Summer usually asks us to let go and be carried away by our senses. For a brief moment at the height of heat and sunlight, when the rains arrive and flowers begin to crowd the garden, I surrender. I put aside my work, my attachment to order and structure, and let myself drift.
It always feels strange–I don’t easily let go. It’s usually only when the wheel of the year is steadily turning, turning, and I can sense the passage of one season into the next that I realize it’s okay to belong to it completely. I can see that surrender is fleeting, and precious, and won’t take me too far off course.
Maybe the four day river trip we just took, floating down the wilderness section of the Rio Chama helped me see all this. To have the outer world mirror the inner always helps with navigating life.
We moved slowly through the day, carried by the river but trying not to move too quickly through the canyon. When the water grew still, we lifted the oars to spin and take in the view, to drift on flat water. We navigated the rapids and sleepers when they came. The girls chanted “It’s not over yet!” as we splashed through white water. Come afternoon, we tied the boat up when we arrived at a place that felt like home.
We’ve spent our share of time on the spectacular lower sections of this river, day tripping and camping and floating with improper gear. But I’ve always known there was something further up, inaccessible and out of sight. And I’ve been thirsty for it for a long time.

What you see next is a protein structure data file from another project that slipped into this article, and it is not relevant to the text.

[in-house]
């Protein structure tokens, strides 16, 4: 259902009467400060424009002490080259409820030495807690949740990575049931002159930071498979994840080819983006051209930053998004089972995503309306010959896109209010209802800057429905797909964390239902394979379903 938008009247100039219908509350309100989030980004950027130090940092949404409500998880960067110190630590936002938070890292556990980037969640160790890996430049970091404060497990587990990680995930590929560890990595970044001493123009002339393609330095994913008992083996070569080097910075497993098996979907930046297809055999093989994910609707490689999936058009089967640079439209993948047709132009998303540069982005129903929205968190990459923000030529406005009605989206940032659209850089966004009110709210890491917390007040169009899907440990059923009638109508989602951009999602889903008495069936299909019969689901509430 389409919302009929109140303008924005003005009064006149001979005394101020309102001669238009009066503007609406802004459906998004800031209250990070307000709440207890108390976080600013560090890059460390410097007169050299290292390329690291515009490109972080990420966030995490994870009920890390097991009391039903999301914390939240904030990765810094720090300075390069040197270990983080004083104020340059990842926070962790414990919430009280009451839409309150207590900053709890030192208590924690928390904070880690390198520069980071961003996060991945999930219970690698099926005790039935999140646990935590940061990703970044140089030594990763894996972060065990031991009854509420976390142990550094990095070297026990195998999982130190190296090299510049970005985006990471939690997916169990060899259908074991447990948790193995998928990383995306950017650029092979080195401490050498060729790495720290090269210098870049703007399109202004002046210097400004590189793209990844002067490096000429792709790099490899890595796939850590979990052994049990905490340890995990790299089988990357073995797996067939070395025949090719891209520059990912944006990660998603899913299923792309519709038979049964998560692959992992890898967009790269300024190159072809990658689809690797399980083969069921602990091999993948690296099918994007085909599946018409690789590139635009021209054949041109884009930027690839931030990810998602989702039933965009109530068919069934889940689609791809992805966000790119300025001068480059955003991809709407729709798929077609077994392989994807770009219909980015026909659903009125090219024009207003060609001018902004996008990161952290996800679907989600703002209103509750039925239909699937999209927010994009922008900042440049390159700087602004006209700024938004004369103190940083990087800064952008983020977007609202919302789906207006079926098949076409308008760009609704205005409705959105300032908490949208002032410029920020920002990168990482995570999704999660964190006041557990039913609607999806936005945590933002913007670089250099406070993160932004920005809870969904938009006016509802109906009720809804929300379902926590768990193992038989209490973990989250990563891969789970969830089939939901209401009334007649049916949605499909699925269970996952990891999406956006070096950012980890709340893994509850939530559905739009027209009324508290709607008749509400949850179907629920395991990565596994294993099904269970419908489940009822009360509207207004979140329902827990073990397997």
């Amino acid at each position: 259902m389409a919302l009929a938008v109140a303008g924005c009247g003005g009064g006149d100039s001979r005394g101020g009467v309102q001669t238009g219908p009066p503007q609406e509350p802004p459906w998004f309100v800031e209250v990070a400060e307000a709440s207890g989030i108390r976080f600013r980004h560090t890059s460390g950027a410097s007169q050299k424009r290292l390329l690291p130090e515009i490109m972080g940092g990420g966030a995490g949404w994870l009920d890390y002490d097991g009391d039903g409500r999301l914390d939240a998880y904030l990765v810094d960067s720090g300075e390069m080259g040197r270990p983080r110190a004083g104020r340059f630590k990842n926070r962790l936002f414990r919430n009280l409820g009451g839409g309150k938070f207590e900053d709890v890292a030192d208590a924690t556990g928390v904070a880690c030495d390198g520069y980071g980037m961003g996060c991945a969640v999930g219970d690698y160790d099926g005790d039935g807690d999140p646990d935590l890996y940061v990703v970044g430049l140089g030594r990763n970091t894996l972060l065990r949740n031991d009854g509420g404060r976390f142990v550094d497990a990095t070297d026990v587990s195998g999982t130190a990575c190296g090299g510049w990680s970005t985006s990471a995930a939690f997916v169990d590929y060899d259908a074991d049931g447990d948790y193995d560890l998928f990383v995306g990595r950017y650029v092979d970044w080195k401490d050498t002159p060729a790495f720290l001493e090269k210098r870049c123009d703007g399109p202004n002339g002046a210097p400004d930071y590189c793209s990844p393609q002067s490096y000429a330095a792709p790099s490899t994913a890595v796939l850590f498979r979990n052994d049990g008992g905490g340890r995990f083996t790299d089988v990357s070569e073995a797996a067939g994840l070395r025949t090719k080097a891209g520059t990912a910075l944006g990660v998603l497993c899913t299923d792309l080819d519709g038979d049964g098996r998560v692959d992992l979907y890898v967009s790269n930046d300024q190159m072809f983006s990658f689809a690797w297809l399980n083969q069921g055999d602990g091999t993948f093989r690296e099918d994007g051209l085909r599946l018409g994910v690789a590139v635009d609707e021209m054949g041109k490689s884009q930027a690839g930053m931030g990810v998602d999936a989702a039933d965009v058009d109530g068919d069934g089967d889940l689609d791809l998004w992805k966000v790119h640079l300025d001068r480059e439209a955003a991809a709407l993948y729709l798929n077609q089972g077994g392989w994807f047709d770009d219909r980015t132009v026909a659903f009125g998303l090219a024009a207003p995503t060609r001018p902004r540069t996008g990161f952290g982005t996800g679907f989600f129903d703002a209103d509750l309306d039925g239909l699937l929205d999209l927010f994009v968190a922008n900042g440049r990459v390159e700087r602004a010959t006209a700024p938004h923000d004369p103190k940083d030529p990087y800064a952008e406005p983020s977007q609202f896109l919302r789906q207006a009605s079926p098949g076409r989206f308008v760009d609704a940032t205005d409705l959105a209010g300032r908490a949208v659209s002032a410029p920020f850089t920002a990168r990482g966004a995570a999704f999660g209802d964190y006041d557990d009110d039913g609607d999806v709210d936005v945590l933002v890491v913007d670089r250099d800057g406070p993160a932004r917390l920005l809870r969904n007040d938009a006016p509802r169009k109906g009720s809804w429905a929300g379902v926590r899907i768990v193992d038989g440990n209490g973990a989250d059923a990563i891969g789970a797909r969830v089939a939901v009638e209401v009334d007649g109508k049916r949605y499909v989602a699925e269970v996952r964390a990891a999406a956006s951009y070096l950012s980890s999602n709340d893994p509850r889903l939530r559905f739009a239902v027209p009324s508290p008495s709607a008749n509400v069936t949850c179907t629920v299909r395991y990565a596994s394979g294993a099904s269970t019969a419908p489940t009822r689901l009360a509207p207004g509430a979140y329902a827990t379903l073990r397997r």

(Pause in which the blogger wonders what inner journey that longing and arrival correlates to.)
Turns out it takes years to gear up for the river with a Vanagon era (and size) boat. But while I’ve been busy with poems, someone around here had a vision and spent weeks repairing and preparing, arranging permits, amassing an impressive collection of straps, and learning to drive the boat.
We skipped the dinosaur footprint, the side hikes. Despite my pre-launch jitters, nobody was bitten by snakes, or swept away by the river. More and more, I need to choose trust in the goodness of the world over my fear of what harm it could bring. Running this river was like learning to float for the first time. I was surprised at how much work it takes to stop working and how good it feels when you do.
Sometimes, we travel the farthest when not moving.
Sweet summer drifting, friends. Let go while you can!
Ps: A couple of my poems landed on sweet shores and are part of a folio, “Sacred Americas,” from Anomaly (formerly Drunken Boat). The editor writes, “And don’t you know that the world has been remade, again and again?…This remaking is what I call the sacred.” These poems are medicine for our times.